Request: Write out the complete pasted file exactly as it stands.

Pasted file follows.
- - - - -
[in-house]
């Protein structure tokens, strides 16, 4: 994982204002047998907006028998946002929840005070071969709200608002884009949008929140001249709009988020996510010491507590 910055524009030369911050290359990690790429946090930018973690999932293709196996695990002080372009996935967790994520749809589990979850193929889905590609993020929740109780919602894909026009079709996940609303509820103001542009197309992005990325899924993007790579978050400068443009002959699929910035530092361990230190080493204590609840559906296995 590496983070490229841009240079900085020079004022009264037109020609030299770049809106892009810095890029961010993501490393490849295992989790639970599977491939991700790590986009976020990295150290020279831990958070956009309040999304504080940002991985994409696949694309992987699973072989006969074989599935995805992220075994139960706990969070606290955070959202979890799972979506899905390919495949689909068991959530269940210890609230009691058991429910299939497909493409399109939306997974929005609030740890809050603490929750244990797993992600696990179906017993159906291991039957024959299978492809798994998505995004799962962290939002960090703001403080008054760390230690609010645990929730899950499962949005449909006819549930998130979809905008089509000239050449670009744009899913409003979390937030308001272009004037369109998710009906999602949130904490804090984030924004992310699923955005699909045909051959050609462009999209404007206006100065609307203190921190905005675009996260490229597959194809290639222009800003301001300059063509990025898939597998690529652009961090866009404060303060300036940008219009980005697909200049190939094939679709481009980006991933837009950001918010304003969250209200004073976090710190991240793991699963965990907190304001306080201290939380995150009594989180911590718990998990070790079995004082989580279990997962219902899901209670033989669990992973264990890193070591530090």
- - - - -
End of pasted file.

[in-house]
């Protein structure tokens, strides 16, 4: 994982204002047998907006028998946002929840005070071969709200608002884009949008929140001249709009988020996510010491507590 910055524009030369911050290359990690790429946090930018973690999932293709196996695990002080372009996935967790994520749809589990979850193929889905590609993020929740109780919602894909026009079709996940609303509820103001542009197309992005990325899924993007790579978050400068443009002959699929910035530092361990230190080493204590609840559906296995 590496983070490229841009240079900085020079004022009264037109020609030299770049809106892009810095890029961010993501490393490849295992989790639970599977491939991700790590986009976020990295150290020279831990958070956009309040999304504080940002991985994409696949694309992987699973072989006969074989599935995805992220075994139960706990969070606290955070959202979890799972979506899905390919495949689909068991959530269940210890609230009691058991429910299939497909493409399109939306997974929005609030740890809050603490929750244990797993992600696990179906017993159906291991039957024959299978492809798994998505995004799962962290939002960090703001403080008054760390230690609010645990929730899950499962949005449909006819549930998130979809905008089509000239050449670009744009899913409003979390937030308001272009004037369109998710009906999602949130904490804090984030924004992310699923955005699909045909051959050609462009999209404007206006100065609307203190921190905005675009996260490229597959194809290639222009800003301001300059063509990025898939597998690529652009961090866009404060303060300036940008219009980005697909200049190939094939679709481009980006991933837009950001918010304003969250209200004073976090710190991240793991699963965990907190304001306080201290939380995150009594989180911590718990998990070790079995004082989580279990997962219902899901209670033989669990992973264990890193070591530090």